When is a timber frame not a timber frame? When it’s a SIP.

A SIP is short for Structural Insulated Panel. Imagine a timber frame wall you have a skeleton of timber studs nailed together. On one face is a rigid sheet of ply (or similar) and the voids get filled with insulation. Now remove the timber skeleton altogether and instead glue the insulation to the rigid sheet on the outside and add another rigid sheet to the inside face you have a SIP. Its just a solid mass of insulation sandwiched between plywood or OSB (oriented strand board) skins. The result is very strong and can be used to build external walls and roof panels. Its also good for getting strong insulation into your structure.

This column has already covered the Dutch practice of using SIPs to build roofs. In North America they have been using SIPs to build whole houses. In fact, the first SIP house was built in 1953 and they have been in commercial use since the 1970s, so in some ways they barely rank as an innovation. But its only in the past three years that interest in SIPs from the USA’s huge number of self-builders seems to have ignited over here.

One US housebuilder well acquainted with the SIPs phenomenon is Steve Keller, president of two companies based in Mansfield, Pennsylvania. The first, Woodhouse, is in the oak frame business, producing around 60 homes each year for the US market. The second, Murus, makes SIPs.

“I began Woodhouse in 1980 and started using SIPs very early on”, Steve explains. “By 1987 I believe I was using more SIPs than anyone else in the US, so started Murus as a separate company, specifically to concentrate on making them. In addition to using SIPS to clad traditional timber frames, we have free standing structural panel homes in Europe, North America and Japan. We now find we are selling to a lot of new customers, some of whom have no idea what they are going to do with these panels”.

One place where Steve is aware of Murus panels being used is in Kent, where he has been working with timber frame company TJ Crump Oakwrights on their first British house for Peter and Susie Ferguson. The whole superstructure has been shipped across the Atlantic in a container. It’s an American Red Oak post and beam Woodhouse and the external walls and roof are using Muruss Polyurethane Foam Core SIPs.

The Fergusons sifted through dozens of different methods for building their home before alighting on the concept of SIPs. They travelled to the USA to meet Steve Keller and look at the product and returned impressed enough to place their business with him.

With its massive oak posts and beams, the Fergusons house is scarcely typical of a SIP house as the structural benefits of the system are not utilised. However, the couple were still drawn to SIPs because of the benefits of build speed, lack of wet trades and high level of energy efficiency. A SIPs structure fits together in a very similar fashion to a timber frame the panels are hoisted into place then clipped together. Its easier to adapt a SIPs structure if you want to add a window or a door, you can just cut out a hole on site and, provided you dont go over a prescribed width, you dont even need to add a lintel above to bridge the gap.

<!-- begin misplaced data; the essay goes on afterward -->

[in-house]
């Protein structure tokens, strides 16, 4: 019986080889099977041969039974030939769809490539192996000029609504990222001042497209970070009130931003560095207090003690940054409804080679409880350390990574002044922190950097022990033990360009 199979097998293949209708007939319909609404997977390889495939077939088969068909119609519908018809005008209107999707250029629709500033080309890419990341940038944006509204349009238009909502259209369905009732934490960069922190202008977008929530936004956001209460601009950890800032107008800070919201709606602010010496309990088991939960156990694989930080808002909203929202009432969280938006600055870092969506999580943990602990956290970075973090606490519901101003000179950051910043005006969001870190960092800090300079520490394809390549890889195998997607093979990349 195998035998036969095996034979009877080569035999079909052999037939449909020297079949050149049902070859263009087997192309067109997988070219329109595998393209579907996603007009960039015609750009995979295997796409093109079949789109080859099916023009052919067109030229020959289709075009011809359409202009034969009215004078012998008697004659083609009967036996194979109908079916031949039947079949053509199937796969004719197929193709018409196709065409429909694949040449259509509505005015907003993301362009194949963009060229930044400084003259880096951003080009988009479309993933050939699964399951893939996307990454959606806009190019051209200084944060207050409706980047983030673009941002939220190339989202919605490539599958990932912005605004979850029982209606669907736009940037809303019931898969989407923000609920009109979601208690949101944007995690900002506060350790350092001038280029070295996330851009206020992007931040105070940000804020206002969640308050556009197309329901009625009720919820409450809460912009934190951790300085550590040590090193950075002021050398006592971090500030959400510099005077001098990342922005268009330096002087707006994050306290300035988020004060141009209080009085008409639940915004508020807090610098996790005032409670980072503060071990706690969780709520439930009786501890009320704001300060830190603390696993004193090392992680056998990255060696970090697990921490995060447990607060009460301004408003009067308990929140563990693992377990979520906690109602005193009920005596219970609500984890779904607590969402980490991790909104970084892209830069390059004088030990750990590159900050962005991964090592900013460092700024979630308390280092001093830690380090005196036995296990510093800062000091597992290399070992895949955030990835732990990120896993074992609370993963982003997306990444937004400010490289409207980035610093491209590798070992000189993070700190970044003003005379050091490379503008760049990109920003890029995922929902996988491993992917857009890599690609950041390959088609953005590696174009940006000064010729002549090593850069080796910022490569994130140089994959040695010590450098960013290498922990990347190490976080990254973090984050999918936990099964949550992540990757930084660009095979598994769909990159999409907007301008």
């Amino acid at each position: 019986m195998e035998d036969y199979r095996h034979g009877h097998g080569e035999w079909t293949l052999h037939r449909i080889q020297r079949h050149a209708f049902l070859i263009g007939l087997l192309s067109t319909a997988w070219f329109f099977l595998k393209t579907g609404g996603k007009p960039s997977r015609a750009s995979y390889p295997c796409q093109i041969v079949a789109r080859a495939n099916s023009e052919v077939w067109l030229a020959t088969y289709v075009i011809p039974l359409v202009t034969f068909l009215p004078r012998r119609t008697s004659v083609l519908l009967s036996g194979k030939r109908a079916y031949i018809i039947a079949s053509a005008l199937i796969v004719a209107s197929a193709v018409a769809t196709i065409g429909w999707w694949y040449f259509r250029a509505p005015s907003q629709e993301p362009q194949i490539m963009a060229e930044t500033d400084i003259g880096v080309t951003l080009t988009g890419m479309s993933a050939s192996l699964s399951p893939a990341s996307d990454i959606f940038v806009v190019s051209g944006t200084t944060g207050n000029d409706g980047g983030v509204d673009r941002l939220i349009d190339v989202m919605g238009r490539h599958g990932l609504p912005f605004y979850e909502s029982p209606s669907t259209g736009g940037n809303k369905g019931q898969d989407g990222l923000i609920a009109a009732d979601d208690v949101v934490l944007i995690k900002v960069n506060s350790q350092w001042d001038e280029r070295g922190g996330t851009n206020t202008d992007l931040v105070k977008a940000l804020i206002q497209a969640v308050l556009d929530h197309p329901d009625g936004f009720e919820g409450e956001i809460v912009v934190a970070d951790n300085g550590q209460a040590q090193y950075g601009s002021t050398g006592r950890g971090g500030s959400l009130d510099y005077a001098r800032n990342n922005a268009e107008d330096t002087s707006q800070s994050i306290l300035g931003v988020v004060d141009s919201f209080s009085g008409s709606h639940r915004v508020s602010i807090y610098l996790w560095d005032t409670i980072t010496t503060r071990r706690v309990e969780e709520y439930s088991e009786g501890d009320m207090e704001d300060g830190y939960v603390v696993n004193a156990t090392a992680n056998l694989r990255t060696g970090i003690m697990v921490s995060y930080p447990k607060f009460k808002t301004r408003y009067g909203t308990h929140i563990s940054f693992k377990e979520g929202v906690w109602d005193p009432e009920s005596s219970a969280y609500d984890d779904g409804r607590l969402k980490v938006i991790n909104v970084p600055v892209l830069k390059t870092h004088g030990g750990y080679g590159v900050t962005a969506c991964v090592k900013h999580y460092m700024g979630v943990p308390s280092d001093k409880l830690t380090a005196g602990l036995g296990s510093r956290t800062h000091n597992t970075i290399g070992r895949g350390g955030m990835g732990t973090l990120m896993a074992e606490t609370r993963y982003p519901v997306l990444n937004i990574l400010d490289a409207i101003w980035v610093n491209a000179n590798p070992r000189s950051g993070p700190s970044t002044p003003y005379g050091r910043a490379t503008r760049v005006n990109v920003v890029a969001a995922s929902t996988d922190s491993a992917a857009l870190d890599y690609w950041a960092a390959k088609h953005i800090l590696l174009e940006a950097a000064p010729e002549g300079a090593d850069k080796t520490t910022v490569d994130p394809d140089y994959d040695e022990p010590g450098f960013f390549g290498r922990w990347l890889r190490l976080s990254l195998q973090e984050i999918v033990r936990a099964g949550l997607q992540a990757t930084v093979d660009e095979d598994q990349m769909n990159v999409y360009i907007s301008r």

The insulation within the panel must be a rigid board. This means that the majority of SIPs are made with expanded polystyrene, although you can use polyurethane boards which are better insulators but much more expensive. Typically a SIPs panel is around 150mm thick, enough to give a really low U-value as well as providing a strong structural shell, but for people wanting ultra high insulation levels there is nothing to stop you going for wider panels. The Murus panels used by the Fergusons are just 118mm deep yet, because they use a polyurethane core, they have a U-value of just 0.2 substantially better than the new standards set for the UK.

So, are there any disadvantages? Well cost is one. Importing bulky building materials from the USA is never going to be cheap. However, locally produced SIPs panels are already coming onto the market and are comparable in cost to conventional timber frame walling. Another problem to be resolved is the first fixing of services. Whereas a timber frame allows you to run cabling within the skeleton, this is not an option with SIPs because of the insulation.

One way around this is to build a service cavity on the inner face and then line over this with plasterboard but this is a somewhat bulky solution.

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